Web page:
Cambridge, UK ; New York : Cambridge University Press, 2009.
xvii, 226 p. : ill. ; 26 cm.
Includes bibliographical references (p. 210-219) and index.
Acknowledgments-- Foreword-- 1. Introduction-- 2. Cosmological concepts at the end of the Middle Ages-- 3. Nebulae as a new astronomical phenomenon-- 4. On the construction of the Heavens-- 5. Island universes turn into astronomical facts: a universe of galaxies-- 6. The early cosmology of Einstein and de Sitter-- 7. The dynamical universe of Friedmann-- 8. Redshifts: how to reconcile Slipher and de Sitter?-- 9. Lemaitre discovers the expanding universe-- 10. Hubble's contribution of 1929-- 11. The breakthrough for the expanding universe-- 12. Hubble's anger about de Sitter-- 13. Robertson and Tolman join the game-- 14. The Einstein-de Sitter universe-- 15. Are Sun and Earth older than the universe?-- 16. In search of alternative tracks-- 17. The seed for the Big Bang-- 18. Summary and Postscript-- Appendix-- References-- Index.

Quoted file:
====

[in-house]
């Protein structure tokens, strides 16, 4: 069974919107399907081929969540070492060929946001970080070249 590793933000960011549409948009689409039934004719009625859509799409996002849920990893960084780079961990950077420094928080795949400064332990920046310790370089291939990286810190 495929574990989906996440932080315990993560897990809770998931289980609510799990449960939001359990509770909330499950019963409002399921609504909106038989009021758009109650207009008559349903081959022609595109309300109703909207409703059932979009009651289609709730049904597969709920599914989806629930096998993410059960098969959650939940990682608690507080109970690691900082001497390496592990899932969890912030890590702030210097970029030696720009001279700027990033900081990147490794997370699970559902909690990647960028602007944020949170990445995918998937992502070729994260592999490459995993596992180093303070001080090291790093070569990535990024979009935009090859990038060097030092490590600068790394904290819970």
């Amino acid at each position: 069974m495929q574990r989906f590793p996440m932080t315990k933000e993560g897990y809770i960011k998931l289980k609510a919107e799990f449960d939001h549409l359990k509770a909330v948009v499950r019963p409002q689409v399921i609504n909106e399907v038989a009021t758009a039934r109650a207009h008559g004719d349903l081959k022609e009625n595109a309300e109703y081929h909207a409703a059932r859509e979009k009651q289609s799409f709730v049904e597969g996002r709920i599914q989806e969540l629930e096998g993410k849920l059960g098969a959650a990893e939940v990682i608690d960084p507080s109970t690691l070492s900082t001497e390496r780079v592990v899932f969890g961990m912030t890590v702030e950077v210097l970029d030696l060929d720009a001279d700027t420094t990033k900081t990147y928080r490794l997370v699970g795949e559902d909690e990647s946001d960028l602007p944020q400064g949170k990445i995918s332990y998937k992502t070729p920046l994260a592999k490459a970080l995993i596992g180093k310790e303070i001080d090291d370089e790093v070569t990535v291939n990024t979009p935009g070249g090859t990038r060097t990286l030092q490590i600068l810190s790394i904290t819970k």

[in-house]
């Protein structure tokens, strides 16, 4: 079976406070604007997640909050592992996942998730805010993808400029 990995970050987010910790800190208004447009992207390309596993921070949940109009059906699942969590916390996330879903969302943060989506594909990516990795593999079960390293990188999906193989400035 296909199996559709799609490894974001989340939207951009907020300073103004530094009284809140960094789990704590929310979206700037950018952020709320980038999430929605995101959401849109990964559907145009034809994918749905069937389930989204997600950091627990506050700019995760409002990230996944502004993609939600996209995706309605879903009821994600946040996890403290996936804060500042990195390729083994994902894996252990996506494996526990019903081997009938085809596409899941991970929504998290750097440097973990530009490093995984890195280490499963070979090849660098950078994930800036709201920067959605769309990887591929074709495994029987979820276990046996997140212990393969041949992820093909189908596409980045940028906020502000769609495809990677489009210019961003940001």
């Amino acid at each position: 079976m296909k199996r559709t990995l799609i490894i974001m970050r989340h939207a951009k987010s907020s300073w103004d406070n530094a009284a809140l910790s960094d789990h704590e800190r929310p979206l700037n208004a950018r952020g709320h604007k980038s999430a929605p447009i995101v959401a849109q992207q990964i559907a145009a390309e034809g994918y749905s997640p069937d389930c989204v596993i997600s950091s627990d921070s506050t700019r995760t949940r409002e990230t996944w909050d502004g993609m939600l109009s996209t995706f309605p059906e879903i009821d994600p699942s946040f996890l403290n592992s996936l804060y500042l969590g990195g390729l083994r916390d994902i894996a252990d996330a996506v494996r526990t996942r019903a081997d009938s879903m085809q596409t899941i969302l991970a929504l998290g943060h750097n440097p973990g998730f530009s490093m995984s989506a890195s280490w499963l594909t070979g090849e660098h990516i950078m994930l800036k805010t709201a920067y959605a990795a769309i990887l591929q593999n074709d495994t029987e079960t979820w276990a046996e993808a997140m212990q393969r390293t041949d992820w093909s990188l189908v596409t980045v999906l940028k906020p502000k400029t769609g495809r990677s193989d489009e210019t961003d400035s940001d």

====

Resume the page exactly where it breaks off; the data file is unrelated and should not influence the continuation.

(source: Nielsen Book Data)
The discovery of the expanding universe is one of the most exciting exploits in astronomy. This book explores its history, from the beginnings of modern cosmology with Einstein in 1917, through Lemaitre's discovery of the expanding universe in 1927 and his suggestion of a Big Bang origin, to Hubble's contribution of 1929 and the subsequent years when Hubble and Humason provided the essential observations for further developing modern cosmology, and finally to Einstein's conversion to the expanding universe in 1931. As a prelude the book traces the evolution of some of the notions of modern cosmology from the late Middle Ages up to the final acceptance of the concept of galaxies in 1925. Written in non-technical language, with a mathematical appendix, the book will appeal to scientists, students, and anyone interested in the history of astronomy and cosmology. (source: Nielsen Book Data)